I thank the Ceann Comhairle and the Acting Chairman for selecting this important issue. I wish to raise the plight of the Irish trainee pilots in Florida who are experiencing a great deal of uncertainty about their futures, the qualifications they hoped to gain, the training they paid considerable amounts of money for and whether they will be able to remain in the US for a further few weeks to try to resolve the issue. There is a question of whether their visas will expire. It is expected that some of them will be put out of their accommodation, as its providers have not been paid.

This is a serious matter, but not just for the pilots in Florida. A number of pilots in Ireland who completed their training in Florida might not receive accreditation. It is incumbent on the Minister concerned to answer a number of important questions. What role does the Department of Transport, Tourism and Sport play in respect of the Piloting Training College of Ireland, which is based in Waterford? When did the Department become aware that issues existed? They have come to light in the past day or so. How many trainee pilots are in Florida? How many trainee pilots' accreditation will be affected by this situation? Will the Government intervene directly and ensure the people concerned will receive the training for which they have paid? I am not suggesting that a universal scheme be opened, but a limited number of people have paid what is, given the economic crisis, a great deal of money. It is within the Government's capacity to make good on that investment. If necessary, the Government should introduce emergency legislation to deal with this crisis and to ensure the pilots will not be required to pay even more money to complete the course, given that they have already paid for it.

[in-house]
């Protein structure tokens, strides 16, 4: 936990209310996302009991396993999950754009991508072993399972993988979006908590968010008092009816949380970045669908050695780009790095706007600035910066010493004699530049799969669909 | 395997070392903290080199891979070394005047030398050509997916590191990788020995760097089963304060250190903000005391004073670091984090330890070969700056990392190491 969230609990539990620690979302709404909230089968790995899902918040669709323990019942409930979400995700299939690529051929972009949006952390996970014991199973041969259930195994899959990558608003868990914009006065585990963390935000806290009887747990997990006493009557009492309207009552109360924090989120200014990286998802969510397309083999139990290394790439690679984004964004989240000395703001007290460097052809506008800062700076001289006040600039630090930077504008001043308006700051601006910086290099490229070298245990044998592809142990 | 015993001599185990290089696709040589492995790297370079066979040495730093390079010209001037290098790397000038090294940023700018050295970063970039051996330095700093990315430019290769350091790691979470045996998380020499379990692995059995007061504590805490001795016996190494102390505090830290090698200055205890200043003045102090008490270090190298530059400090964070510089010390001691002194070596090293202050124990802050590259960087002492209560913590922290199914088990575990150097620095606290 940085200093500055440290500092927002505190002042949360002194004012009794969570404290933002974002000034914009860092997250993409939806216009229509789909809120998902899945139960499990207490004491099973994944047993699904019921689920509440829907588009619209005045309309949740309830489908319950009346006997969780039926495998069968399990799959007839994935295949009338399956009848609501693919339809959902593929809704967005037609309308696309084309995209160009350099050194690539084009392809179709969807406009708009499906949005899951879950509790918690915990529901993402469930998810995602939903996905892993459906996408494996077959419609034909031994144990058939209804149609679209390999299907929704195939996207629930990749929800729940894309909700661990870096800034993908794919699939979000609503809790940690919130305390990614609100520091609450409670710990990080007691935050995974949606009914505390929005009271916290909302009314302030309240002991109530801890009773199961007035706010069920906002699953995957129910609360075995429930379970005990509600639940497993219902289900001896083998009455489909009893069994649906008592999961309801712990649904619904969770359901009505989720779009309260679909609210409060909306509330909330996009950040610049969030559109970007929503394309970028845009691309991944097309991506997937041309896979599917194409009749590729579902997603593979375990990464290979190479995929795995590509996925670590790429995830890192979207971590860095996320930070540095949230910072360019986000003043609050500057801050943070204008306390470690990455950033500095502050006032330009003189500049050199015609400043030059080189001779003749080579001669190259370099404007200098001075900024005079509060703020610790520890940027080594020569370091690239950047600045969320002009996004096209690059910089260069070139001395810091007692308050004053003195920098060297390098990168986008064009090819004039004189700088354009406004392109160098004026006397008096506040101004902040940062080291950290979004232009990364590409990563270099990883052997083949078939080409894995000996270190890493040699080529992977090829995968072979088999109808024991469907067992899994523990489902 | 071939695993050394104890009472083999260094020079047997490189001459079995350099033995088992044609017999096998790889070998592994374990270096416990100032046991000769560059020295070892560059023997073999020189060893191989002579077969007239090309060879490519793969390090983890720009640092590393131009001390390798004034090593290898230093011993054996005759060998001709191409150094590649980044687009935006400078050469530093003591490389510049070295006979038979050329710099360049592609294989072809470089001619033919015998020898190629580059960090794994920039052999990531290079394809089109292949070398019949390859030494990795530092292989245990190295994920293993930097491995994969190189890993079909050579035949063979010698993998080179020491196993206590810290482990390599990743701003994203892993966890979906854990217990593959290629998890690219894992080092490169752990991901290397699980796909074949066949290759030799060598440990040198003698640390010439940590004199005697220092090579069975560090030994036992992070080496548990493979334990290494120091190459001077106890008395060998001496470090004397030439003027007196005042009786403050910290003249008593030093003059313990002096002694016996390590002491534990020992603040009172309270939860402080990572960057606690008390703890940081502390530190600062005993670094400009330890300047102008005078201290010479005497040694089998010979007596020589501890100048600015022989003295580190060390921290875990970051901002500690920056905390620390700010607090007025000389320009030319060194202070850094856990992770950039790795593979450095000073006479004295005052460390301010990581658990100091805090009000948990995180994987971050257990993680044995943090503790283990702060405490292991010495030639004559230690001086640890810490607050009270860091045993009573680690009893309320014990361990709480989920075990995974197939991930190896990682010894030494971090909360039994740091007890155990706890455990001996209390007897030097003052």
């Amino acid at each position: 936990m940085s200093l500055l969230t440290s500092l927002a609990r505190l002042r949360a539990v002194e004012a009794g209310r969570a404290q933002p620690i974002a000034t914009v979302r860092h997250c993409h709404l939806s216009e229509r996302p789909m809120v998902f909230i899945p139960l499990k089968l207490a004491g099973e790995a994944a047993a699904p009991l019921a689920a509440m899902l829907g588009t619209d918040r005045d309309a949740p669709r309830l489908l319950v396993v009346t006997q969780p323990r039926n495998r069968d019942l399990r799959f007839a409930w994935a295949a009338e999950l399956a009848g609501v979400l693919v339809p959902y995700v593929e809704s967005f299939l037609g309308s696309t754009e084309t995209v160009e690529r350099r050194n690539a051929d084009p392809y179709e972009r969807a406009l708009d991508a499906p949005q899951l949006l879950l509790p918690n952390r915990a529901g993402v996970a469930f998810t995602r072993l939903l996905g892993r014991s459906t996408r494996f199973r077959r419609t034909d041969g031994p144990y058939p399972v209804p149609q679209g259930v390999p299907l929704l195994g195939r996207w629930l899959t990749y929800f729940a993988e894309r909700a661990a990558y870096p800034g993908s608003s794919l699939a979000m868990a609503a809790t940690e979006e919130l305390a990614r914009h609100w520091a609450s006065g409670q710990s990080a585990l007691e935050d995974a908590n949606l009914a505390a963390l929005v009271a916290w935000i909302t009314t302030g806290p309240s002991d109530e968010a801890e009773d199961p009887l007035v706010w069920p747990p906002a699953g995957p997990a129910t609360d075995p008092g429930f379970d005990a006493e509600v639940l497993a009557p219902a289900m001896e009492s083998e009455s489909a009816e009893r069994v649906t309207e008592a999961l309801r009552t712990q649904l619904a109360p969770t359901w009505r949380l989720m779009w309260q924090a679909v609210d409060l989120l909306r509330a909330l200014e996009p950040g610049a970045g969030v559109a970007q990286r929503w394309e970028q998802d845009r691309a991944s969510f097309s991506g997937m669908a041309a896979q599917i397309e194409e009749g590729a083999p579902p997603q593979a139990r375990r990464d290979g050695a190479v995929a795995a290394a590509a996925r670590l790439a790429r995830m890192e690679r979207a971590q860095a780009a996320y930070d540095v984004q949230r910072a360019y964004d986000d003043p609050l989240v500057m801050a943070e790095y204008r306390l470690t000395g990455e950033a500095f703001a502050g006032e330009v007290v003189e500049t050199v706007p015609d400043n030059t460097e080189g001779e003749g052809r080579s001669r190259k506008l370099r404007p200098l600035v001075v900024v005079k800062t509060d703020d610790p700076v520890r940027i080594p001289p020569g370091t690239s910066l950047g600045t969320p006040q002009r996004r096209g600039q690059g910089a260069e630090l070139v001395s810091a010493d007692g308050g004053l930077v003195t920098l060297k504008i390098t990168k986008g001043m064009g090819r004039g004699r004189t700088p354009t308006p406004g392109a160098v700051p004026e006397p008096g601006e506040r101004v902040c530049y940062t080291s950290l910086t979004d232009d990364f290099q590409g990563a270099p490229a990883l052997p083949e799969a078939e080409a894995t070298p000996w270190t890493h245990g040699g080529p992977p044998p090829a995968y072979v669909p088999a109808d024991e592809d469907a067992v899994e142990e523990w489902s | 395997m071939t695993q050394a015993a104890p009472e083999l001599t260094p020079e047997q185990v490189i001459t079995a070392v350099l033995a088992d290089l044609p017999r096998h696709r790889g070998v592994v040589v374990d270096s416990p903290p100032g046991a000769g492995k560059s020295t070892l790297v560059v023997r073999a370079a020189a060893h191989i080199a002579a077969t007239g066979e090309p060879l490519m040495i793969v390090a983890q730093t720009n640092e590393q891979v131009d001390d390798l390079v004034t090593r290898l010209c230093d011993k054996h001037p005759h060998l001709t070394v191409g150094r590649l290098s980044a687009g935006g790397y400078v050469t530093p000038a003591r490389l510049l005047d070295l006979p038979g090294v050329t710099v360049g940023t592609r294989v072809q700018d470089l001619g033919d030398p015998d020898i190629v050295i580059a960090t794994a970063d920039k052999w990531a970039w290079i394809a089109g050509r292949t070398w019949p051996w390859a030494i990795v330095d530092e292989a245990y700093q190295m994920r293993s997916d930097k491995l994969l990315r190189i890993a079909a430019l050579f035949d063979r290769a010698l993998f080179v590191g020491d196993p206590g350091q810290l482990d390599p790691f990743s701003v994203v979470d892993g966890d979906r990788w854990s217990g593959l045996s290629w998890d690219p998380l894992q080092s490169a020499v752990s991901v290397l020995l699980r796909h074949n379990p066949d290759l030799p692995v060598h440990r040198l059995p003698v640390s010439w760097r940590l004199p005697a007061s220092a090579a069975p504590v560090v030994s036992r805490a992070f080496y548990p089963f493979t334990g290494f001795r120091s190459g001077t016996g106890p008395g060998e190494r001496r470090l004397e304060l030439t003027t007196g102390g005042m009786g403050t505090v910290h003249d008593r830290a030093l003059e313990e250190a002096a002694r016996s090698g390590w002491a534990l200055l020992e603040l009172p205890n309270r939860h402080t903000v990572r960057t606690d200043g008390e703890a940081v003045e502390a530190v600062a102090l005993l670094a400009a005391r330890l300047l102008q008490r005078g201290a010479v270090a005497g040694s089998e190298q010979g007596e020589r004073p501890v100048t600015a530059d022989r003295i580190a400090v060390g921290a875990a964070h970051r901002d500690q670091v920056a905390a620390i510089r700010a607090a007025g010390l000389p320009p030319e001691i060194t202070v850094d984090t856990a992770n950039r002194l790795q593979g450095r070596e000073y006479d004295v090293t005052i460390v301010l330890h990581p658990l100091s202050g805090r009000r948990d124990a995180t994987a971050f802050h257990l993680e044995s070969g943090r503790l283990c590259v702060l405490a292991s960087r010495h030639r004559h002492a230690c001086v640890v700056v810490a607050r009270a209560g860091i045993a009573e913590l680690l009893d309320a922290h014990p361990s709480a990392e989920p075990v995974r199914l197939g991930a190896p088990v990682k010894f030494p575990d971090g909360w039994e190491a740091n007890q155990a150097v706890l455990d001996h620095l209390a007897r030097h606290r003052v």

Will the Minister of State tell us if there are any other accredited pilot training centres or schools in Ireland, and if there are, what action the Department is taking to ensure nothing like this happens again?